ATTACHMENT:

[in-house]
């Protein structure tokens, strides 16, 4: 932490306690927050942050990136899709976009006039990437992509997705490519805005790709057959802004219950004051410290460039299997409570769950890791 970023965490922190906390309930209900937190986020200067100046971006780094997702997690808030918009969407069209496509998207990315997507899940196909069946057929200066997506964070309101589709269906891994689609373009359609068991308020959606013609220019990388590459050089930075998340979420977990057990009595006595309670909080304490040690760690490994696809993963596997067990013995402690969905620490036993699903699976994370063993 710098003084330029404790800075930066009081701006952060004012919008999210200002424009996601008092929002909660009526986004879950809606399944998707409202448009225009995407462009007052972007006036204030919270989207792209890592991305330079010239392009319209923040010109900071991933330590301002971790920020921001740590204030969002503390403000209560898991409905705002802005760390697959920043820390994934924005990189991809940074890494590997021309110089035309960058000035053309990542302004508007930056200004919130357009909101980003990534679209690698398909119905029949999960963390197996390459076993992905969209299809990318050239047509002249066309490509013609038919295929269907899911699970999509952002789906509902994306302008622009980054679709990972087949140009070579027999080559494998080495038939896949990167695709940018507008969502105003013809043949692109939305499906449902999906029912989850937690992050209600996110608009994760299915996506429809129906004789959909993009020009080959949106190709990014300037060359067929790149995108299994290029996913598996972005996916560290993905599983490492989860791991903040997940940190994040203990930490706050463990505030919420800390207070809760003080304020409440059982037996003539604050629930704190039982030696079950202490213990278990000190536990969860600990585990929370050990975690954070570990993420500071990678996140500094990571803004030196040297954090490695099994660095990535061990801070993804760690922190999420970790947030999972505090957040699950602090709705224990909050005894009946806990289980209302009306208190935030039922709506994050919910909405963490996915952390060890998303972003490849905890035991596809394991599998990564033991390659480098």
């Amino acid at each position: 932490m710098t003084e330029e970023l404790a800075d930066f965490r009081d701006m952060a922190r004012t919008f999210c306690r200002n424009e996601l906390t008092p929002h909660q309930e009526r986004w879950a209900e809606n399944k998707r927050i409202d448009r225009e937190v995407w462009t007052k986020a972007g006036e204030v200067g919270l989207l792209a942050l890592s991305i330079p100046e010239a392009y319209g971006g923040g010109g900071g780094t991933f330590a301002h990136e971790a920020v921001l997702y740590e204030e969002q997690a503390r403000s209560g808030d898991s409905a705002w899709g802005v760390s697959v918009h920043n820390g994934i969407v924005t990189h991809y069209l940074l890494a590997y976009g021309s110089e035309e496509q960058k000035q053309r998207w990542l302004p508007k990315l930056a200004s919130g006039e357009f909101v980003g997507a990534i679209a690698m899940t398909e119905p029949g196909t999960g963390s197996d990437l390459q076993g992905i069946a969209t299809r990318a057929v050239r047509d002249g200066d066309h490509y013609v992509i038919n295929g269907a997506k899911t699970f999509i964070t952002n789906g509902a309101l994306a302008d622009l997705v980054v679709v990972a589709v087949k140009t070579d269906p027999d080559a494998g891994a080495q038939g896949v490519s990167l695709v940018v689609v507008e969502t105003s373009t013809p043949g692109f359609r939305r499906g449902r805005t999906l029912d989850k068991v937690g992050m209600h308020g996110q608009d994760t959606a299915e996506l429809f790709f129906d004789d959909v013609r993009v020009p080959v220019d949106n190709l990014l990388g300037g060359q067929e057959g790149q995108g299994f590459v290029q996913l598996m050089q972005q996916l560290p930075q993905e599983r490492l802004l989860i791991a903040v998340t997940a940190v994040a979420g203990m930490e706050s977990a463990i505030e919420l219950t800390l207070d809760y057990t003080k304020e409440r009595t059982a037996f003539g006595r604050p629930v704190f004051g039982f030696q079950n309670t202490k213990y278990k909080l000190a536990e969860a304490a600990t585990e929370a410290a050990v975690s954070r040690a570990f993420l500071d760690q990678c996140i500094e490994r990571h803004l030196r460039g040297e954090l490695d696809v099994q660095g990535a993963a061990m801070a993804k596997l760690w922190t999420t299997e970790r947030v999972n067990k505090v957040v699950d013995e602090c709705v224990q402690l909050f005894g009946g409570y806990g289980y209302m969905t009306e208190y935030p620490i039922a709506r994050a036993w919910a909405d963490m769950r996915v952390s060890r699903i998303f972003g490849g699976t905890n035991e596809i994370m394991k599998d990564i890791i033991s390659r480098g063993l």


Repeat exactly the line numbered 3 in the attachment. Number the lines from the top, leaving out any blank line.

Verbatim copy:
């Amino acid at each position: 932490m710098t003084e330029e970023l404790a800075d930066f965490r009081d701006m952060a922190r004012t919008f999210c306690r200002n424009e996601l906390t008092p929002h909660q309930e009526r986004w879950a209900e809606n399944k998707r927050i409202d448009r225009e937190v995407w462009t007052k986020a972007g006036e204030v200067g919270l989207l792209a942050l890592s991305i330079p100046e010239a392009y319209g971006g923040g010109g900071g780094t991933f330590a301002h990136e971790a920020v921001l997702y740590e204030e969002q997690a503390r403000s209560g808030d898991s409905a705002w899709g802005v760390s697959v918009h920043n820390g994934i969407v924005t990189h991809y069209l940074l890494a590997y976009g021309s110089e035309e496509q960058k000035q053309r998207w990542l302004p508007k990315l930056a200004s919130g006039e357009f909101v980003g997507a990534i679209a690698m899940t398909e119905p029949g196909t999960g963390s197996d990437l390459q076993g992905i069946a969209t299809r990318a057929v050239r047509d002249g200066d066309h490509y013609v992509i038919n295929g269907a997506k899911t699970f999509i964070t952002n789906g509902a309101l994306a302008d622009l997705v980054v679709v990972a589709v087949k140009t070579d269906p027999d080559a494998g891994a080495q038939g896949v490519s990167l695709v940018v689609v507008e969502t105003s373009t013809p043949g692109f359609r939305r499906g449902r805005t999906l029912d989850k068991v937690g992050m209600h308020g996110q608009d994760t959606a299915e996506l429809f790709f129906d004789d959909v013609r993009v020009p080959v220019d949106n190709l990014l990388g300037g060359q067929e057959g790149q995108g299994f590459v290029q996913l598996m050089q972005q996916l560290p930075q993905e599983r490492l802004l989860i791991a903040v998340t997940a940190v994040a979420g203990m930490e706050s977990a463990i505030e919420l219950t800390l207070d809760y057990t003080k304020e409440r009595t059982a037996f003539g006595r604050p629930v704190f004051g039982f030696q079950n309670t202490k213990y278990k909080l000190a536990e969860a304490a600990t585990e929370a410290a050990v975690s954070r040690a570990f993420l500071d760690q990678c996140i500094e490994r990571h803004l030196r460039g040297e954090l490695d696809v099994q660095g990535a993963a061990m801070a993804k596997l760690w922190t999420t299997e970790r947030v999972n067990k505090v957040v699950d013995e602090c709705v224990q402690l909050f005894g009946g409570y806990g289980y209302m969905t009306e208190y935030p620490i039922a709506r994050a036993w919910a909405d963490m769950r996915v952390s060890r699903i998303f972003g490849g699976t905890n035991e596809i994370m394991k599998d990564i890791i033991s390659r480098g063993l």